Someone reportedly informed the Forest Department that one Balasubramaniam had turtles and monkeys at home. The Department raided the place only to realise it was Snake Shyam’s house.

Life can be confusing and problematic when nicknames become more popular than real names. Sometimes, they are misleading, too. I had written about this a decade ago. Here is an excerpt.

There was a infamous young man named ‘Choori Loki’ (dagger Lokesh) in Mysuru in the mid-1990s. How he got this fierce and fear-inducing name is an interesting story.

When in college, all of us had heard of this supposedly rowdy named ‘Choori Loki’. He had a Marvel comics villain vibe to him. After all, he had ‘Choori’ (dagger) as his first name. Years later, we heard of his ‘origin story’.

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Lokesh used to hang around with rowdy-type characters but was never one himself. One evening, a fight broke out between two groups, and Lokesh was caught in the crossfire. In the melee, by mistake, his rowdy friend knifed Lokesh’s buttocks.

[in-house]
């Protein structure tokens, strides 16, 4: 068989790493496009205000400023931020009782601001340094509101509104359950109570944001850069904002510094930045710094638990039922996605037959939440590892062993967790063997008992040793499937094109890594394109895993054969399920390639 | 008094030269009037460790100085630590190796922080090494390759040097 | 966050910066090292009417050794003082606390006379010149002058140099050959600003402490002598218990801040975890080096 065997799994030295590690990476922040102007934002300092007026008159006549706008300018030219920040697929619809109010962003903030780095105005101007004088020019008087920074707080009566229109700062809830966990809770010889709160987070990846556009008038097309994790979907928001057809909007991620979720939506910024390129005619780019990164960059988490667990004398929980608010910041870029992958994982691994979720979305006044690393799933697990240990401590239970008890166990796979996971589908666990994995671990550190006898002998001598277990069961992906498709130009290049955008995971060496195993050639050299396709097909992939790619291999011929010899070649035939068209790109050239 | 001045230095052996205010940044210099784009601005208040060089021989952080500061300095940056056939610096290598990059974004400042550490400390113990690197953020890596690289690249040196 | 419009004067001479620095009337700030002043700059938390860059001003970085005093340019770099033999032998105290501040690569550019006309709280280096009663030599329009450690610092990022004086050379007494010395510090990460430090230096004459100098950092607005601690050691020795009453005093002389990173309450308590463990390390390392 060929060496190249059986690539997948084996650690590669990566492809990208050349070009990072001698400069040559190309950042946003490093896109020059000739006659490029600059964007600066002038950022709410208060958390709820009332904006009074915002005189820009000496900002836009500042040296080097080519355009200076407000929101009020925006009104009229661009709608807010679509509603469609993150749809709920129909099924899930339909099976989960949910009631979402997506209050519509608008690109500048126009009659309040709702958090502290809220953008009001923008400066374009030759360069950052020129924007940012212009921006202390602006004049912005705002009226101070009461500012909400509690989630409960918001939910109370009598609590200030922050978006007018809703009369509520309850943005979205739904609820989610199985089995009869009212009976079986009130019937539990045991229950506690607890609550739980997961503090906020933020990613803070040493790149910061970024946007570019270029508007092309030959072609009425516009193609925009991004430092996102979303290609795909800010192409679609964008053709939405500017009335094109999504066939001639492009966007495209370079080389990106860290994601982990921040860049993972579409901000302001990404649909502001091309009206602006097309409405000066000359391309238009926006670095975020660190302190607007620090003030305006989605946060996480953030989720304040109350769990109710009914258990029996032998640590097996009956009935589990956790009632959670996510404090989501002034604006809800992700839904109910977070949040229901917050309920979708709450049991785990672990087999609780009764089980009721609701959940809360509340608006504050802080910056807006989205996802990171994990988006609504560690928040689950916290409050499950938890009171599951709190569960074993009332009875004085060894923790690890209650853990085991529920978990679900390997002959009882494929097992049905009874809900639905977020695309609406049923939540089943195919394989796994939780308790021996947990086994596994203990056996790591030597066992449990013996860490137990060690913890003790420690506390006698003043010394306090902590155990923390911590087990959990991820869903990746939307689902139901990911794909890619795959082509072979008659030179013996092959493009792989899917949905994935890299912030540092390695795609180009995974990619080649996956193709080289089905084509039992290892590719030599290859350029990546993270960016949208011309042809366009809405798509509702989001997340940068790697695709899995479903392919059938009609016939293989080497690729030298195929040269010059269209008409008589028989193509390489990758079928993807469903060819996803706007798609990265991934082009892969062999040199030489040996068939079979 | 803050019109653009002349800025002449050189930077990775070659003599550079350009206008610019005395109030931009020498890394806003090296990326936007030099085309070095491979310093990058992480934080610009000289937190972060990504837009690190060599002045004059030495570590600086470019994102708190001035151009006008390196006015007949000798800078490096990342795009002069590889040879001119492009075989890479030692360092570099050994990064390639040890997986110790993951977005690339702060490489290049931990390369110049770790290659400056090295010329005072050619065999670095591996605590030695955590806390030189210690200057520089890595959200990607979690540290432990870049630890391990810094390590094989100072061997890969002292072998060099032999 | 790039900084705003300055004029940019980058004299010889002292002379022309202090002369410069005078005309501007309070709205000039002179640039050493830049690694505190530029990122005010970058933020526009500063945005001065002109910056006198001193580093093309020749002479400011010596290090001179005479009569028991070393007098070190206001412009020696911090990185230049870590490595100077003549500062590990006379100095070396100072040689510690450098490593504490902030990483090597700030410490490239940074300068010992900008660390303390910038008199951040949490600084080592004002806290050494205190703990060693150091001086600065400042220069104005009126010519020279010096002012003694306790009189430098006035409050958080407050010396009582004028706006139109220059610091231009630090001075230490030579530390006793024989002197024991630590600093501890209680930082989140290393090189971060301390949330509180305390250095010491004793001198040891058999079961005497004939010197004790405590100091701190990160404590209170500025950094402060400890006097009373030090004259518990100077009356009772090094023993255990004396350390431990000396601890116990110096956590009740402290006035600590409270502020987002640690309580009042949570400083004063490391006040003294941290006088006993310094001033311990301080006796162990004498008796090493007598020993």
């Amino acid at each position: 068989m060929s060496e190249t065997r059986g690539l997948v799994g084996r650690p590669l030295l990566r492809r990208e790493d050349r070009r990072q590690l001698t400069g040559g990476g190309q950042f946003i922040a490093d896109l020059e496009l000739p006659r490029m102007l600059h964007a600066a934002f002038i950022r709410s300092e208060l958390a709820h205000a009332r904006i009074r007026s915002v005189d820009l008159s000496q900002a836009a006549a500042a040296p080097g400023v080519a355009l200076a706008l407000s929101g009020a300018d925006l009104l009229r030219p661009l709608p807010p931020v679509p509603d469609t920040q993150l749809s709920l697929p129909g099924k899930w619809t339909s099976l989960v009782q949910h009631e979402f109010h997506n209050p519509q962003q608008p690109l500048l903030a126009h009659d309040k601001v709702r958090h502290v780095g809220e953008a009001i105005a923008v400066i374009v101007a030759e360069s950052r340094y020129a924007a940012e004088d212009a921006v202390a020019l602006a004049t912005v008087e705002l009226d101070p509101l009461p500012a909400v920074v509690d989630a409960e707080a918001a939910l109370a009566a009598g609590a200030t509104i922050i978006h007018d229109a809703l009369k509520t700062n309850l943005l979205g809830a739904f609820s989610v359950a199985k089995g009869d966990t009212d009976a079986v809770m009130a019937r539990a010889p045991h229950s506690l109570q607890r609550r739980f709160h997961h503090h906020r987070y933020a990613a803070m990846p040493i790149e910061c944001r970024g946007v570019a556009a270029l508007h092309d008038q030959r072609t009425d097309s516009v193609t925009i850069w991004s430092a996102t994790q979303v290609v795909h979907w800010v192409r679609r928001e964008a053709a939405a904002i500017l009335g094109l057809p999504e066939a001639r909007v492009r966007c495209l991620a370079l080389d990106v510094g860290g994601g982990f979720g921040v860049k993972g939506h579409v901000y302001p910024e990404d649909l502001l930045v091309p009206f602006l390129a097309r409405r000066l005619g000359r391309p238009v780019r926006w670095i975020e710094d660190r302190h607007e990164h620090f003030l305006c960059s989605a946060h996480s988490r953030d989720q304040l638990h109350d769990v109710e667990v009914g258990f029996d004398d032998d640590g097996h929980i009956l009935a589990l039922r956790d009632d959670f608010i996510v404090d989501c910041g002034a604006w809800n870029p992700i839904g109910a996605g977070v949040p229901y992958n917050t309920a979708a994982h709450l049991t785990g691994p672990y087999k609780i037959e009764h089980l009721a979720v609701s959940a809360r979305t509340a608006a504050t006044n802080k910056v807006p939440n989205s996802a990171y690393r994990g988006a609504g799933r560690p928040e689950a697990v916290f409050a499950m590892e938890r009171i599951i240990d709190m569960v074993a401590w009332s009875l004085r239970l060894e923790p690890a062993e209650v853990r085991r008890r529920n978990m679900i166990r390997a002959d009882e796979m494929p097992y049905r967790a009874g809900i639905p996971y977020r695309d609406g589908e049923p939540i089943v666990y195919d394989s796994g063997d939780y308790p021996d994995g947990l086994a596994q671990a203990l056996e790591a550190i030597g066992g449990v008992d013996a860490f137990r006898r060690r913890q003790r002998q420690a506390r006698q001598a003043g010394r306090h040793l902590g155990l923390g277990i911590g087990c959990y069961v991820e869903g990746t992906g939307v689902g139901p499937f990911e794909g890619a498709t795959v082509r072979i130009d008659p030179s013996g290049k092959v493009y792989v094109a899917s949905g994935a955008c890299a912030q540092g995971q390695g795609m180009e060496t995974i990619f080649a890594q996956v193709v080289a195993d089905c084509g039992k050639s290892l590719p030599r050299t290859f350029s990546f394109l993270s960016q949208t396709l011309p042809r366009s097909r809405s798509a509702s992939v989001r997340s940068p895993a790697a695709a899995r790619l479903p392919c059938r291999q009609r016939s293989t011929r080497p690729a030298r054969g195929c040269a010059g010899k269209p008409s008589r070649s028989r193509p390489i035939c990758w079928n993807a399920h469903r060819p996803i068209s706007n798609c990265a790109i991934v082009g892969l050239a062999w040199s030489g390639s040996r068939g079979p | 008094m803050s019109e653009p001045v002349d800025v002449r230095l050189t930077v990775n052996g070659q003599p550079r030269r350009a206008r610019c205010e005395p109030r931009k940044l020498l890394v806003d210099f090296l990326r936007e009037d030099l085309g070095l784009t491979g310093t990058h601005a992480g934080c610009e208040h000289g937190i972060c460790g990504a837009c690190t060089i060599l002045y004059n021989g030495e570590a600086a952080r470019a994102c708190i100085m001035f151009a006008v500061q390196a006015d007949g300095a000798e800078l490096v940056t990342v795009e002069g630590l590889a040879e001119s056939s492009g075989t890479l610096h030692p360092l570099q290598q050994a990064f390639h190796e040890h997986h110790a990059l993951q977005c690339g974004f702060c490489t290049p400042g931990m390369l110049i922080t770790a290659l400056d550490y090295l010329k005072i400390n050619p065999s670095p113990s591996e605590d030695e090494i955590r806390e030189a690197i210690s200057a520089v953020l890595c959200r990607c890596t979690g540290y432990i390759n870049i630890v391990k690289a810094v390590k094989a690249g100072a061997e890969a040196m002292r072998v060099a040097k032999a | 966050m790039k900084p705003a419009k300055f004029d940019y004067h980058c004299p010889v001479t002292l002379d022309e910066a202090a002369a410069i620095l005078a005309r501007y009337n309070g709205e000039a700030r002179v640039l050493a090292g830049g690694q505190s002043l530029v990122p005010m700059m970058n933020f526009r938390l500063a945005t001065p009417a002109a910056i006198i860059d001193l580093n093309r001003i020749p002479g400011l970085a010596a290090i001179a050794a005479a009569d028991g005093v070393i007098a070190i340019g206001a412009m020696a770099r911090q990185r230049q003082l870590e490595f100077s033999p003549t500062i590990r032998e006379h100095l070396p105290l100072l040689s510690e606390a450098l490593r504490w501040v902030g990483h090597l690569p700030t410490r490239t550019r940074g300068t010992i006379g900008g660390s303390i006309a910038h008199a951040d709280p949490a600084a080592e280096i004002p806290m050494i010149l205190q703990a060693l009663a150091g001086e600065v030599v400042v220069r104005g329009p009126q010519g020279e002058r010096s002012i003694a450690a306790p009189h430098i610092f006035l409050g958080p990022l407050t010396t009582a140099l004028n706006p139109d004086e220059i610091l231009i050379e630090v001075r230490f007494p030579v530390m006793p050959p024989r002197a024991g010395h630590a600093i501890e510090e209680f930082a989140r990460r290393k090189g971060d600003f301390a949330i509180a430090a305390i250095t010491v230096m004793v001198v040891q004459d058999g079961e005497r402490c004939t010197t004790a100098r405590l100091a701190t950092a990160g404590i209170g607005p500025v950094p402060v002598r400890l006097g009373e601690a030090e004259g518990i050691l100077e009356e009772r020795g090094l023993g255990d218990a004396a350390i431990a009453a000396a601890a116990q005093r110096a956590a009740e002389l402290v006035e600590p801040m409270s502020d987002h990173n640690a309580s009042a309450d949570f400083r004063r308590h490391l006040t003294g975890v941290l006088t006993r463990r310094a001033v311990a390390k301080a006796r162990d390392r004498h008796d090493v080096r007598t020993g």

Lokesh was rushed to the hospital with a bleeding bum. As he walked out of the hospital with bandages on his buttocks, he became the ‘butt’ of ‘buttock jokes’. Because he was stabbed with a dagger (choori), his friends named him ‘Choori Loki.’

So, ‘Choori Loki’ wasn’t the perpetrator of pain like his name suggested but, the victim! ‘Choori Loki’ also noticed the new-found respect the nickname had bestowed upon him and moved around like a cool, quiet assassin who could pull out his Choori and reign pain upon thee. He basked in that glory for a long time until the real story came out. By that time, he had left Mysuru.